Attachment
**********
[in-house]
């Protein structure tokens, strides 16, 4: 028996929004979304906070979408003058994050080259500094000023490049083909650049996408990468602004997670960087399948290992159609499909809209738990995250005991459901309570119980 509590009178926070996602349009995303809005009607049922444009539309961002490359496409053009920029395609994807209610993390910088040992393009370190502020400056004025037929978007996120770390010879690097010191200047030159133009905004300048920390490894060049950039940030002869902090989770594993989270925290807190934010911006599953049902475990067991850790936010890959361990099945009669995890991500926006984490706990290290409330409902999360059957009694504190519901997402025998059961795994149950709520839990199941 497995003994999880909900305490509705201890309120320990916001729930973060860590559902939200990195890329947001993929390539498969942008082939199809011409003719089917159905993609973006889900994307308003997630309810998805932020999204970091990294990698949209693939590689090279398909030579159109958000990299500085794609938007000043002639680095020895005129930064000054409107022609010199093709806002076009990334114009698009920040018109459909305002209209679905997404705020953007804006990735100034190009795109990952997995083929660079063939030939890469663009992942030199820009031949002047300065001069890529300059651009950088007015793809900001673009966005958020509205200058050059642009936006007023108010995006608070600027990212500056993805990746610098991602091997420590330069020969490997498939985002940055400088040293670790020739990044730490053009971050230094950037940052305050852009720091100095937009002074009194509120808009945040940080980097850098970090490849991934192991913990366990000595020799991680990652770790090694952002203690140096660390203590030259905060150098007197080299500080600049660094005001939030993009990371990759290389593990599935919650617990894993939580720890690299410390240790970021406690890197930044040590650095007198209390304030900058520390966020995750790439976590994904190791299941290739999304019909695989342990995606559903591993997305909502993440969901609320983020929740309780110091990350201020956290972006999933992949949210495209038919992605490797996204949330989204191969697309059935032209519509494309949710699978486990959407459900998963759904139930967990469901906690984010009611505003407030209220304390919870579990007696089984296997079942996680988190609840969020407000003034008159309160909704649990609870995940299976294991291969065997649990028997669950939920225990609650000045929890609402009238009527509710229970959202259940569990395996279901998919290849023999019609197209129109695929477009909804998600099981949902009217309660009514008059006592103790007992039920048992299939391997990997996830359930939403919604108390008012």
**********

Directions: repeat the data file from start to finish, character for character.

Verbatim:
[in-house]
């Protein structure tokens, strides 16, 4: 028996929004979304906070979408003058994050080259500094000023490049083909650049996408990468602004997670960087399948290992159609499909809209738990995250005991459901309570119980 509590009178926070996602349009995303809005009607049922444009539309961002490359496409053009920029395609994807209610993390910088040992393009370190502020400056004025037929978007996120770390010879690097010191200047030159133009905004300048920390490894060049950039940030002869902090989770594993989270925290807190934010911006599953049902475990067991850790936010890959361990099945009669995890991500926006984490706990290290409330409902999360059957009694504190519901997402025998059961795994149950709520839990199941 497995003994999880909900305490509705201890309120320990916001729930973060860590559902939200990195890329947001993929390539498969942008082939199809011409003719089917159905993609973006889900994307308003997630309810998805932020999204970091990294990698949209693939590689090279398909030579159109958000990299500085794609938007000043002639680095020895005129930064000054409107022609010199093709806002076009990334114009698009920040018109459909305002209209679905997404705020953007804006990735100034190009795109990952997995083929660079063939030939890469663009992942030199820009031949002047300065001069890529300059651009950088007015793809900001673009966005958020509205200058050059642009936006007023108010995006608070600027990212500056993805990746610098991602091997420590330069020969490997498939985002940055400088040293670790020739990044730490053009971050230094950037940052305050852009720091100095937009002074009194509120808009945040940080980097850098970090490849991934192991913990366990000595020799991680990652770790090694952002203690140096660390203590030259905060150098007197080299500080600049660094005001939030993009990371990759290389593990599935919650617990894993939580720890690299410390240790970021406690890197930044040590650095007198209390304030900058520390966020995750790439976590994904190791299941290739999304019909695989342990995606559903591993997305909502993440969901609320983020929740309780110091990350201020956290972006999933992949949210495209038919992605490797996204949330989204191969697309059935032209519509494309949710699978486990959407459900998963759904139930967990469901906690984010009611505003407030209220304390919870579990007696089984296997079942996680988190609840969020407000003034008159309160909704649990609870995940299976294991291969065997649990028997669950939920225990609650000045929890609402009238009527509710229970959202259940569990395996279901998919290849023999019609197209129109695929477009909804998600099981949902009217309660009514008059006592103790007992039920048992299939391997990997996830359930939403919604108390008012």